Daily Israel Report

Video: Aliyah Under Fire - 220 Immigrants from North America

Despite tensions, brave North Americans move to the Jewish state. Highlights of landing ceremony.
By ‏‎Yoni Kempinski‎
First Publish: 7/22/2014, 7:49 AM

Despite the tense security situation in Israel, 228 new Olim from the United States and Canada arrived at Tel Aviv’s Ben Gurion Airport on Tuesday, July 22, on a Nefesh B’Nefesh Aliyah charter flight to Israel. Of these Olim, a remarkable 100 are children who made Aliyah with their parents.

The children include 39 girls and 61 boys. Altogether, 29 families and 54 singles will be on this landmark flight, which took place in collaboration with the Ministry of Aliyah and Immigrant Absorption, the Jewish Agency for Israel, Keren Kayemeth LeIsrael and JNF-USA.
 

Due to the complicated security situation in Israel, Nefesh B’Nefesh is reaching out to the Olim, briefing them, and providing counseling and support. As they arrived at John F. Kennedy International Airport in New York, each Oleh received a special booklet by the Ministry of Aliyah and Immigrant Absorption on security measures, such as what to do when a Code Red siren sounds warning of incoming rockets. The Olim were also provided with an English-language manual from the Home Front Command on how to talk to your children about the situation, translated by Nefesh B’Nefesh.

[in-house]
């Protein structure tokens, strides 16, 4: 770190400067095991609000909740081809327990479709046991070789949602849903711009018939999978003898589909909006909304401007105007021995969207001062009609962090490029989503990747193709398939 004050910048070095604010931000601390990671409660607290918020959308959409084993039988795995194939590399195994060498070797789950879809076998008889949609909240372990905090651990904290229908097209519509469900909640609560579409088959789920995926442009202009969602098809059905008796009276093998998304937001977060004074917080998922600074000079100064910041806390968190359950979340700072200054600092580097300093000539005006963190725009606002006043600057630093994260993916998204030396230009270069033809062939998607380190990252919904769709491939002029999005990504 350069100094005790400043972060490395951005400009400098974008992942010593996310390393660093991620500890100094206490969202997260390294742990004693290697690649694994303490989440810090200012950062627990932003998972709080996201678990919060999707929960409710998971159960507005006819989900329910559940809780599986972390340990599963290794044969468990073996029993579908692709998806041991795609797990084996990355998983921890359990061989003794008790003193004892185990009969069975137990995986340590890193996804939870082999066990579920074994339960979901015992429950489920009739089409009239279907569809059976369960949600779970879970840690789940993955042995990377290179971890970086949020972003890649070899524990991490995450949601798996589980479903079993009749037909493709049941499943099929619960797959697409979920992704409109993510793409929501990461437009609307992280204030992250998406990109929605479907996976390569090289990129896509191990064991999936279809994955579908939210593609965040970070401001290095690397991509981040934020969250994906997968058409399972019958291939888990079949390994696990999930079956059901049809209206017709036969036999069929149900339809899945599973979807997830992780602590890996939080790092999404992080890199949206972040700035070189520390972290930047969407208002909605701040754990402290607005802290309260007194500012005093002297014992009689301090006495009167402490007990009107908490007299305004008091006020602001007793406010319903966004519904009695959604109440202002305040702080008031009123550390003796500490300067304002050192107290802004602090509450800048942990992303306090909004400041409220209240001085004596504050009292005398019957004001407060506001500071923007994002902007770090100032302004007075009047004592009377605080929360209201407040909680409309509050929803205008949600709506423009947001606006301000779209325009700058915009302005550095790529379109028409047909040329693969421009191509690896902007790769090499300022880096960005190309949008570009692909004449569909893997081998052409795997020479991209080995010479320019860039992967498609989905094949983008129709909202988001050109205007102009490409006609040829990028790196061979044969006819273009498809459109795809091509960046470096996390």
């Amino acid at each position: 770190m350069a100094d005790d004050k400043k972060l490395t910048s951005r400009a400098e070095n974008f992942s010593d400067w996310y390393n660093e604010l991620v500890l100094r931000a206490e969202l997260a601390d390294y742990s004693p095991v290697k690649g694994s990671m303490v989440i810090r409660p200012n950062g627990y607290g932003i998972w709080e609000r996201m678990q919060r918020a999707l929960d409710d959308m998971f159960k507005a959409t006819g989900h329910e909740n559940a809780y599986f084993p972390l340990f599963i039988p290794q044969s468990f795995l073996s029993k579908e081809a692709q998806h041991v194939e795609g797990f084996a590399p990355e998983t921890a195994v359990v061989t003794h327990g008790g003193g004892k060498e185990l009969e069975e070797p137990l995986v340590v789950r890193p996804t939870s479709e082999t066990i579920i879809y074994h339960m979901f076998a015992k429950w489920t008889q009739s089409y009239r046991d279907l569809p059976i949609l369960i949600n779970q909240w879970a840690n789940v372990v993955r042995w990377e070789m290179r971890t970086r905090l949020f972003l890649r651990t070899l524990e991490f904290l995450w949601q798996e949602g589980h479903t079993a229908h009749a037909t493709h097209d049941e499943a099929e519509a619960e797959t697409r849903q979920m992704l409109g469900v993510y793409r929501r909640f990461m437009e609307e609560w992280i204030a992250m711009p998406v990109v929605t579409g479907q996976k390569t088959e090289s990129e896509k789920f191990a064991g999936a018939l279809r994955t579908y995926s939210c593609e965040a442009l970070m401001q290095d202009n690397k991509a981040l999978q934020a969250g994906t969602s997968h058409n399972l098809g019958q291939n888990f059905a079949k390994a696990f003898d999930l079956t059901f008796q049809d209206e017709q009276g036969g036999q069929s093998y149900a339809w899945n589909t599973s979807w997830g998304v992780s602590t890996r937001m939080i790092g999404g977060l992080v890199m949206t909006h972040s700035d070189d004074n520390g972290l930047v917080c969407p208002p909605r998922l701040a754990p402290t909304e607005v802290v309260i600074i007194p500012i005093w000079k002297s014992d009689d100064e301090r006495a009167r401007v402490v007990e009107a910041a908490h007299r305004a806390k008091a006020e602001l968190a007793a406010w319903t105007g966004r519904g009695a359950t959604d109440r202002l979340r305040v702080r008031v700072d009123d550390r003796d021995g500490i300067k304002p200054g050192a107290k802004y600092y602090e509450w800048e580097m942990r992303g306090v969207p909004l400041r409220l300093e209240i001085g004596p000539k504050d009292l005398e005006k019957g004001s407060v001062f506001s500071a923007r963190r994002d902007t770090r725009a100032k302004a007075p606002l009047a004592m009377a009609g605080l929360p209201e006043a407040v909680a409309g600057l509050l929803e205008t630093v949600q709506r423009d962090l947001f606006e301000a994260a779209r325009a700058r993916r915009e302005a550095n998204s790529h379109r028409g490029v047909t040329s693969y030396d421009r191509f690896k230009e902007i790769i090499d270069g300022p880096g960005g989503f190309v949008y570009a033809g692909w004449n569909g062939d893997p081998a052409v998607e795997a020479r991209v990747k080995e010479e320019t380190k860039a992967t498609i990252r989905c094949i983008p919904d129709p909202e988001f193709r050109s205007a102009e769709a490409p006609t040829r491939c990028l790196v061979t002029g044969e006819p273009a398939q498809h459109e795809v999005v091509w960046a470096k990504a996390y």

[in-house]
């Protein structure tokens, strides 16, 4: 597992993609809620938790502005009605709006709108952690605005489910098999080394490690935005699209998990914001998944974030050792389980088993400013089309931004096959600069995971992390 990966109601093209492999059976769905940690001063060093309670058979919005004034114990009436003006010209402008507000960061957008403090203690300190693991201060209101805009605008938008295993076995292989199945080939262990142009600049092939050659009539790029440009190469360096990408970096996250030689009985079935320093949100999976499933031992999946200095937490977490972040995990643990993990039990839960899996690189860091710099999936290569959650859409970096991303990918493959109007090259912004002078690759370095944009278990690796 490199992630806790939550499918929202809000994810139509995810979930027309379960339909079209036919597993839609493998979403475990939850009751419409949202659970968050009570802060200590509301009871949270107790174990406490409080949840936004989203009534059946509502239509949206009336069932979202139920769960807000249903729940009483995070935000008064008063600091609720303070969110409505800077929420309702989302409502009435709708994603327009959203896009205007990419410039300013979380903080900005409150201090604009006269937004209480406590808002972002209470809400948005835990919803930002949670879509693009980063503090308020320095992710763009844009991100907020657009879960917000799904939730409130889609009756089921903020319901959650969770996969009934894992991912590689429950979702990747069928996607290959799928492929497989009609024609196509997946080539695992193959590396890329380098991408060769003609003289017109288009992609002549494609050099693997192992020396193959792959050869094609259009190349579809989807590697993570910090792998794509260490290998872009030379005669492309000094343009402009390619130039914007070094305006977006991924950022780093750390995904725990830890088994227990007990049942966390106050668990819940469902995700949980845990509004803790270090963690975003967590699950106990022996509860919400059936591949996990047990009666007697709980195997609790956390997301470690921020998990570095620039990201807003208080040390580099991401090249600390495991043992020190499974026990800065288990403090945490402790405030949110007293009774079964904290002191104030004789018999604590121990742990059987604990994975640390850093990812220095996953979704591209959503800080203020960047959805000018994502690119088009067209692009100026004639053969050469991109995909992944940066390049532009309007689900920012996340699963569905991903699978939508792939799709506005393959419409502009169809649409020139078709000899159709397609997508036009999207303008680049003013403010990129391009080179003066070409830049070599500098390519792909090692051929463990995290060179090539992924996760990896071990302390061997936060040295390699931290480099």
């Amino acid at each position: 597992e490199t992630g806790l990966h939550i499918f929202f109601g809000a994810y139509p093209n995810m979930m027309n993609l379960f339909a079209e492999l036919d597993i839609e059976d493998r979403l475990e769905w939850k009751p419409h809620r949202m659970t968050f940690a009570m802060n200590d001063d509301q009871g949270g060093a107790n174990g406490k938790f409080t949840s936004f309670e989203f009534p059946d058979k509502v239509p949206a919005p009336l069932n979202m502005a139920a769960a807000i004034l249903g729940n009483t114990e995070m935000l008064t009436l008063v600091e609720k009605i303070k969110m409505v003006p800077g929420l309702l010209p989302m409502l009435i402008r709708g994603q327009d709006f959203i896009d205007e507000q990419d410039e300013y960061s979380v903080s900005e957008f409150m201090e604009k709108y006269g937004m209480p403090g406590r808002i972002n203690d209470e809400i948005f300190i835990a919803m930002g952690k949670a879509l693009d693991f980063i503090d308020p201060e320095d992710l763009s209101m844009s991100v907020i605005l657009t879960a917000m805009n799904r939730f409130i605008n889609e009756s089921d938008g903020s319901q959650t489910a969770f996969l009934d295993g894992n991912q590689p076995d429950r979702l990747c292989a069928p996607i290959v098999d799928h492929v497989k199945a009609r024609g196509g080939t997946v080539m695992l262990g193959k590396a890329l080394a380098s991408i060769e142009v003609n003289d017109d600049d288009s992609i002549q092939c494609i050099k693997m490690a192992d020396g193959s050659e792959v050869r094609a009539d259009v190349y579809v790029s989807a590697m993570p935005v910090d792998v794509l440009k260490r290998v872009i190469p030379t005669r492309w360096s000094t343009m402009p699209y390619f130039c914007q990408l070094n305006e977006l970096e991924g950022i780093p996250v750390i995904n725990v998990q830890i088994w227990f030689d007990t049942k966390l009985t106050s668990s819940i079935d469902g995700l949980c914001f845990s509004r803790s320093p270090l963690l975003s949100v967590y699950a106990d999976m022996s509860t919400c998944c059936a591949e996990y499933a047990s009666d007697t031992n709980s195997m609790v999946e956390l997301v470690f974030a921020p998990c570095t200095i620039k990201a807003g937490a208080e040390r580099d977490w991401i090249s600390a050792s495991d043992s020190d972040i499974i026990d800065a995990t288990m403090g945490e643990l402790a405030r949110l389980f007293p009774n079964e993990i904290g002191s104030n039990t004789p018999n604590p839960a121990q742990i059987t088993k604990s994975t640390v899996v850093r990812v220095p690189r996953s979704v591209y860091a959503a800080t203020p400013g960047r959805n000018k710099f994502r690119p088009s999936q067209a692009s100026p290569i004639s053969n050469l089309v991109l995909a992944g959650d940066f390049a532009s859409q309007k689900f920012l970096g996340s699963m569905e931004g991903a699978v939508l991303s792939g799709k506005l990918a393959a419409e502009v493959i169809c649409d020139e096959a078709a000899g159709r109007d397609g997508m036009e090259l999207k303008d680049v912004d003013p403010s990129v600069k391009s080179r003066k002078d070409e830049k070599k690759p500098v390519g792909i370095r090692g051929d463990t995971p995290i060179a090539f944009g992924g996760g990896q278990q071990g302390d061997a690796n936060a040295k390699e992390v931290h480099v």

“Cancelling or postponing our trip was never an option. Even though we’re flying into a war zone, we’re just as excited as we always were,” said Sarah Bergman, 31 of Waterbury, Connecticut, who will be making Aliyah to Even Shmuel with her husband, Fred, 34 and children Eliyahu, 10, Zev, 8, Azriel, 6 and Elisheva, 2. “We are preparing our children by watching videos and talking about the situation. Our family is concerned, but this is where we’re going,” she added.
 
Dozens of these Olim are planning to live in Israel’s south and north, as part of a joint project to settle Olim in the Negev and the Galilee. Those who are planning to live in the south also received special briefings about the security situation, such as information about trauma counseling and support from English-speaking Olim living in the south.



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